In this study, we investigated the possible molecular mechanisms of CsGRN in the interactions between human intrahepatic biliary epithelial cells (HIBECs) and macrophages in the malignant transformation of HIBECs. We found that CsGRN initiated an inflammatory response in biliary cells and thus promoted the malignant transformation of HIBECs. In addition, the macrophages secreted a large amount of interleukin -6(IL-6), which is required for the facilitation of the abnormal proliferation of HIBECs by CsGRN. IL-6 further activated the Janus kinase (JAK)/signal transducer and activator of transcription 3 (STAT3) and mitogen-activated protein kinase (MEK)/extracellular signal-regulated kinase (ERK) pathway in HIBECs, which lead to the abnormal proliferation and migration of HIBECs. Our study provides a better understanding of the function of macrophages and the interactions that occur between cells during the development of CsGRN-induced malignant transformation of HIBECs, and may thus be useful for the development of novel therapeutic strategies for cholangiopathies induced by C. sinensis infection.


Cell culture and reagents

HIBEC lines and a human monocytic leukemia cell line (THP-1) were obtained from the Center of Hepato-Pancreato-Biliary Surgery in the First Affiliated Hospital of Sun Yat-sen University. Both HIBECs and THP-1 cells were cultured in RPMI-1640 medium (Gibco, Carlsbad, USA) supplemented with 10% fetal bovine serum (Gibco, USA) with 5% CO2 at 37 °C. THP-1 cells were treated with 200 ng/mL of phorbol-12-myristate-13-acetate (PMA) (HY-18739; MedChemExpress, USA) for 48 h and then treated with 20 ng/mL of IL-4 (NBP2–35131; Novus, USA) to generate M2 polarization or treated with 100 ng/mL of lipopolysaccharide (HY-D1056; MedChemExpress) to generate M1 polarization.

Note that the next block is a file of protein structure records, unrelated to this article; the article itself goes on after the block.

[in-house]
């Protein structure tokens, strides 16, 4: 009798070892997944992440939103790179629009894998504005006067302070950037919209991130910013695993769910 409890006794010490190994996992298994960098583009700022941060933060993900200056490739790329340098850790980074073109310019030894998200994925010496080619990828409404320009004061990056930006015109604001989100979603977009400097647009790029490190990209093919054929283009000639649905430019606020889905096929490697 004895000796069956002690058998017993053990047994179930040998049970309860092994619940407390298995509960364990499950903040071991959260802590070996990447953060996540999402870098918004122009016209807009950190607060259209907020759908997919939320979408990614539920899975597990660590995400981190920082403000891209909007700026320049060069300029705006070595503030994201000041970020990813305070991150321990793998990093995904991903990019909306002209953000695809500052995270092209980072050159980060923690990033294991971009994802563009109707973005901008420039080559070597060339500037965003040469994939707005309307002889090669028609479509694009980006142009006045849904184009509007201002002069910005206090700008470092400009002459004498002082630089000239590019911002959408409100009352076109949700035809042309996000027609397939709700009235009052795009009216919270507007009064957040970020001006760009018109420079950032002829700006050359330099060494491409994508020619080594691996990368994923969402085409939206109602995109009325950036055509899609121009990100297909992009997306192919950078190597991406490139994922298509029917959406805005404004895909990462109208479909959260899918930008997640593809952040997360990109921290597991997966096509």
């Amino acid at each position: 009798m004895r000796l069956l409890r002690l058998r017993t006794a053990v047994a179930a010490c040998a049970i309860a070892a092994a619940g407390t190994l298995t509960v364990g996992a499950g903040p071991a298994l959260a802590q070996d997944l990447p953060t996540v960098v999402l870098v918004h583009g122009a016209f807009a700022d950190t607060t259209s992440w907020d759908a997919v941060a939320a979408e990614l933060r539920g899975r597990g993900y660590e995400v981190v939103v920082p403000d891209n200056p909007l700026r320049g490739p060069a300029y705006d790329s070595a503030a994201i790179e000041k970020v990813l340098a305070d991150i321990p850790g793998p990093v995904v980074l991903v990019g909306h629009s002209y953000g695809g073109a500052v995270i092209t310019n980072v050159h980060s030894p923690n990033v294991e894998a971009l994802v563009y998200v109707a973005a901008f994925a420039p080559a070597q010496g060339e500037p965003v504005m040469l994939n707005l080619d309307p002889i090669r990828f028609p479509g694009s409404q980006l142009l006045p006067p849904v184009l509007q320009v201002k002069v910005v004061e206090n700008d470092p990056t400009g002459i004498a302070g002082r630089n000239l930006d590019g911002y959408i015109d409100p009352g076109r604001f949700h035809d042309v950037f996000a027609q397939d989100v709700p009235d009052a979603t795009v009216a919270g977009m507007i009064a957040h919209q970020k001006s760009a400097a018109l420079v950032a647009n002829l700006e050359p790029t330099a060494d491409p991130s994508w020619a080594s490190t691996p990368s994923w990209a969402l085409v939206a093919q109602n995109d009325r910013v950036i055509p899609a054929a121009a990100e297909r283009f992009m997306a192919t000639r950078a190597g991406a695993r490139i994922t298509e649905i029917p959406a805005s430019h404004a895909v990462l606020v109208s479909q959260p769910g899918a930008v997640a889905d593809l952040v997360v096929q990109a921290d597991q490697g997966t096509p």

Recombinant Maltose Binding Protein (MBP) and MBP-CsGRN were obtained from our previous study [14]. The CsGRN fragment was amplified using forward primers 5′-ATA AGG ATC CCG GAG CAC AGGTGTAG-3′ (EcoRI) and reverse primers 5′-CGC GGA TCC TGT AAA TATA ACC AGA CTT G-3′ (BamHI), under the following conditions: 30 s at 94 °C for denaturation, 30 s at 60 °C for annealing, and 1 min at 72 °C for extension for 30 cycles. CsGRN was cloned into the protocadherin (pCDH)-luc vector plasmid (identifier, CS-HLUC-pCDH; GeneCopoeia, China) to construct the recombinant plasmid pCDH-luc-CsGRN. The recombinant plasmids were purified using the endotoxin-free Maxiprep Kit (Qiagen, USA) and then transformed into Escherichia coli DH5α for amplification (Promega, USA). Finally, the recombinant plasmid was then extracted with E.Z.N.A. Plasmid Mini Kit I (Omega, USA).

Animal studies

BALB/c wild-type mice aged 6–8 weeks were purchased from the Laboratory Animal Center of Sun Yat-sen University. The animal use protocol was reviewed and approved by the Institutional Animal Care and Use Committee (IACUC), Sun Yat-sen University (no. SYSU-IACUC-2022-000370). The protocol was as follows: each mouse was intravenously injected with 2 ml saline dissolved in 20 μg pCDH-luc vector or 20 μgpCDH-luc-CsGRN plasmid once every week, a total of four times, respectively. The plasmid solution was rapidly injected, i.e. within 8 s, through the lateral tail vein into five mice per group. The pCDH-luc vector was used as the control. The mice were checked once a week to determine whether they were suffering from abdominal distension or other health problems. Four weeks after injection, all of the mice were sacrificed with anaesthetic at the end of the experiment. The serum and proteins from the liver tissues were extracted for the following analyses.

Detection of the location of pCDH-luc-CsGRN in mice

The location of the injected CsGRN plasmid in the mice was detected by an in vivo imaging system (IVIS 100; Xenogen, Alameda, CA). Briefly, 4 weeks after injection of the pCDH-luc vector or pCDH-luc-CsGRN, the animals were anaesthetized. After treatment with 100 μl of D-luciferin (HY-12591A; MedChemExpress) solution (10 mg/ml) through intraperitoneal injection, the CsGRN plasmid was observed by fluorescence imaging and analyzed by IVIS 100.

Establishment of the co-culture system

Transwell chambers (0.4/8 μm PET; Millipore) were used for cell co-cultivation. After preconditioning the HIBECs for 24 h with 10 μg/ml of MBP-CsGRN, the supernatant was collected and used to create the co-culture system with THP-1 cells. HIBECs were cultured in the lower chambers. THP-1 cells were cultured in the upper chambers. The THP-1 cells treated with 10 μg/ml MBP-CsGRN are henceforth referred to as the THP-1-MBP-CsGRN group. The THP-1 cells treated with the supernatant of HIBECs in the MBP-CsGRN group are henceforth referred to as the THP-1-HIBEC-MBP-CsGRN group. The THP-1 cells treated with 200 ng/ml of PMA for 48 h and 20 ng/ml of IL-4 for 48 h are henceforth referred to as the THP-1-PMA/IL-4 group.

Measurement of cell proliferation